It’s not surprising, then, that Facebook has turned into a gathering place for strangers sharing their deepest secrets. Emotional-support groups have sprung up around topics broad and narrow: diabetes, addiction, egg donation, a specific birth-control device now pulled from the U.S. market, parenting children who might grow up to be psychopaths, rare diseases that affect only a few dozen patients in the whole world. The internet has always promised to connect people by common interest rather than geography, and with its 2-billion-user base, Facebook is where those connections are often being made. “For people searching for support, [Facebook] is a one-stop shop,” says Andrea Downing, a moderator for BRCA Sisterhood, a support group for women who have tested positive for breast-cancer mutations.
Downing carries a mutation for BRCA1, which can raise the risk of breast cancer to more than 70 percent. Finding that out was devastating. “I did not know anybody who was going through the same experience,” she says. “When you can’t even talk to your own friends and family about what you’re going through, just living with that is really hard.” She eventually found out about BRCA Sisterhood on Facebook, where she suddenly found a few hundred women who understood exactly what she was going through. The women, she says, were a “lifeline.” They divulged their anxieties. They shared the latest research. They posted photos of their preventive mastectomies. BRCA Sisterhood has now grown to 10,000 members.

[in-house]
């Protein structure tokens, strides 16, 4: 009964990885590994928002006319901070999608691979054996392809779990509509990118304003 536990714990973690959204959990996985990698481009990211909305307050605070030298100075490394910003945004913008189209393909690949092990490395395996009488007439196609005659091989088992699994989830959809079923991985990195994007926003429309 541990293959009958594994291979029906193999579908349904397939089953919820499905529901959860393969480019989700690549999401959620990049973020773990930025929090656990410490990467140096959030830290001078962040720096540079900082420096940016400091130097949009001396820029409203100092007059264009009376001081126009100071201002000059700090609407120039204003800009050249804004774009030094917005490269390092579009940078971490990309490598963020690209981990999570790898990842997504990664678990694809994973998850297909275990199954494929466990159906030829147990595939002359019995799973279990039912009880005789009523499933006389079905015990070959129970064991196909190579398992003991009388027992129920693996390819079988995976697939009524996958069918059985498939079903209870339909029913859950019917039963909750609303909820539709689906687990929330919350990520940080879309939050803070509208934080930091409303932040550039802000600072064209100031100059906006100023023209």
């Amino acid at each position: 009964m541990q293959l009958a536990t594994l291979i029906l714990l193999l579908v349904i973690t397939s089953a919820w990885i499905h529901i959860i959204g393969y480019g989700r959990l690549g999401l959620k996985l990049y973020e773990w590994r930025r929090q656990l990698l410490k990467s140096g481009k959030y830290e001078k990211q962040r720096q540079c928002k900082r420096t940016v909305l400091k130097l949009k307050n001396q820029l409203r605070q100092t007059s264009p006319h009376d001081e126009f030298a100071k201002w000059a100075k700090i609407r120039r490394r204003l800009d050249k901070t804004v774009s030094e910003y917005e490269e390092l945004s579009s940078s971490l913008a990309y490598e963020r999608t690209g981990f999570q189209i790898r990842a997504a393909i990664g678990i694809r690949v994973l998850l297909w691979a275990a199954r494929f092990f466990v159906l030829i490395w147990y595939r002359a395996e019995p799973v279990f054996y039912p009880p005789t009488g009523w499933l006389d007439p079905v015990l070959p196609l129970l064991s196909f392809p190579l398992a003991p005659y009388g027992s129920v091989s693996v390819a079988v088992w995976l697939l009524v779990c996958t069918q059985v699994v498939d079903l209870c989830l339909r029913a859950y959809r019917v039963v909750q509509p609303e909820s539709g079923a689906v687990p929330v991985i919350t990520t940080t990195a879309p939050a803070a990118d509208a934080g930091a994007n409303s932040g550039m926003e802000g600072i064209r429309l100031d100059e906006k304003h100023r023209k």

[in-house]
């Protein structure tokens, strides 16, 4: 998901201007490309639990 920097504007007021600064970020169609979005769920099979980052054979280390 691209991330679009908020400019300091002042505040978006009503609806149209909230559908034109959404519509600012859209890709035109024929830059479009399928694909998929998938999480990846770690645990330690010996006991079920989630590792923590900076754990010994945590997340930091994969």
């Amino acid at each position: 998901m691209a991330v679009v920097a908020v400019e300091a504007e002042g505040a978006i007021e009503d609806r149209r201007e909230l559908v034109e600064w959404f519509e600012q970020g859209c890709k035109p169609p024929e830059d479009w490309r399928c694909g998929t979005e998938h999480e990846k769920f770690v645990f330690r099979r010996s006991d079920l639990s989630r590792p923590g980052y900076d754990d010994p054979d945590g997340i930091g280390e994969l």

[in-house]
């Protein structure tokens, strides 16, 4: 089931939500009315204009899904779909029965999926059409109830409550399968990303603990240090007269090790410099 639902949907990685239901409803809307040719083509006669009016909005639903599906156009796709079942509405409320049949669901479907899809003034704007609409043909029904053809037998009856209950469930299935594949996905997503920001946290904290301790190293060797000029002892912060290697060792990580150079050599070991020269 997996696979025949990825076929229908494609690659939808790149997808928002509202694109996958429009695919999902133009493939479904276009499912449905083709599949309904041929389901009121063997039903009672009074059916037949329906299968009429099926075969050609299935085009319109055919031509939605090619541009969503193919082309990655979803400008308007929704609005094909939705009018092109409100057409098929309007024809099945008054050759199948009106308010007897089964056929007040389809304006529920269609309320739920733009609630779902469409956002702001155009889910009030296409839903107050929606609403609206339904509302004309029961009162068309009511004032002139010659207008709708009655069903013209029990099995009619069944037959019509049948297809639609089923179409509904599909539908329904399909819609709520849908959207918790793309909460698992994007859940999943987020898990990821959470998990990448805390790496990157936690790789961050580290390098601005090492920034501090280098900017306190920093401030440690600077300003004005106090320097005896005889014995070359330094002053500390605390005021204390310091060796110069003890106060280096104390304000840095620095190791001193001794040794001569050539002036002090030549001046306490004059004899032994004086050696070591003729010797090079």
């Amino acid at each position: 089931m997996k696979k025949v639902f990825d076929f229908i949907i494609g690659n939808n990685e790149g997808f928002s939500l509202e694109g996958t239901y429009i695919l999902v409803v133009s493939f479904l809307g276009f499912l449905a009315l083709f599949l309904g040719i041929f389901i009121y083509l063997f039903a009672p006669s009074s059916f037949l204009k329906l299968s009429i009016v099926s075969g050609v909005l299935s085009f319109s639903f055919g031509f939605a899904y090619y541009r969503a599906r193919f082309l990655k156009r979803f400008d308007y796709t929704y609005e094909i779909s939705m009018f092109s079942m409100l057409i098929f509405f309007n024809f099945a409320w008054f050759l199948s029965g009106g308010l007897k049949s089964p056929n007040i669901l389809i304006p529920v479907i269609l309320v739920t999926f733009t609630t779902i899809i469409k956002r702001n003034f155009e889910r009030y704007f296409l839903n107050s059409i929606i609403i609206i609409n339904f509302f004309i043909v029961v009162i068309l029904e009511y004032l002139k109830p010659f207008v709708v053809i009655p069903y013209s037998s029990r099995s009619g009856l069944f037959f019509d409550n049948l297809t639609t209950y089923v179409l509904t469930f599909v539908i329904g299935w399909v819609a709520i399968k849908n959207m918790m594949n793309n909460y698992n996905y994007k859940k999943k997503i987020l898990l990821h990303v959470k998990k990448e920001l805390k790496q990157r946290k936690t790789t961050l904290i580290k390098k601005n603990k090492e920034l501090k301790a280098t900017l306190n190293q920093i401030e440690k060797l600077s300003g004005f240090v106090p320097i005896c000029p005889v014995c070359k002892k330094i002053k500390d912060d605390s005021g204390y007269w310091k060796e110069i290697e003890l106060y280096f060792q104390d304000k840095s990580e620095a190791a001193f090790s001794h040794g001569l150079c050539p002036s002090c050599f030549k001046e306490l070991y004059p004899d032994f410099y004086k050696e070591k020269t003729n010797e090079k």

NGLY1 Families, on the other hand, has fewer than 60 members on Facebook, and it doesn’t expect to get much bigger. That’s because NGLY1 deficiency is extremely rare, known to affect only a few dozen patients. With those few dozen scattered around the world, Facebook is a vital node for connection. “This is pretty standard now. You would be hard-pressed to find a rare disease without a group,” says Matt Might, whose 10-year-old son has NGLY1 deficiency. Might is a member of multiple Facebook groups for NGLY1 and related diseases, where members support one another through health crises and share hard-won medical information about the rare disease. Recently, a member posted about a medical emergency, and Might told me he was able to direct the person to the right doctors.
Since Facebook has pivoted to groups, it has added several tools for group admins, including ways to filter membership requests and delete content from banned members. Most important, perhaps, it made the membership of closed groups private. Until earlier this year, nonmembers could see who had joined a group even if they could not see the posts inside. (Secret groups are unsearchable, and their membership lists have always been private.)
This had created obvious problems for support groups, which want to be findable but don’t want to broadcast their members’ private lives. Last year, Catherine St Clair decided to start a support group for people whose DNA tests revealed unexpected biological parents, after meeting another woman in the same situation on Facebook. St Clair created a closed group because she wanted other people to find it. And, of course, she invited the other woman. This was before Facebook made the change, and her membership quickly became public. “When she realized that, she dropped out real fast,” says St Clair.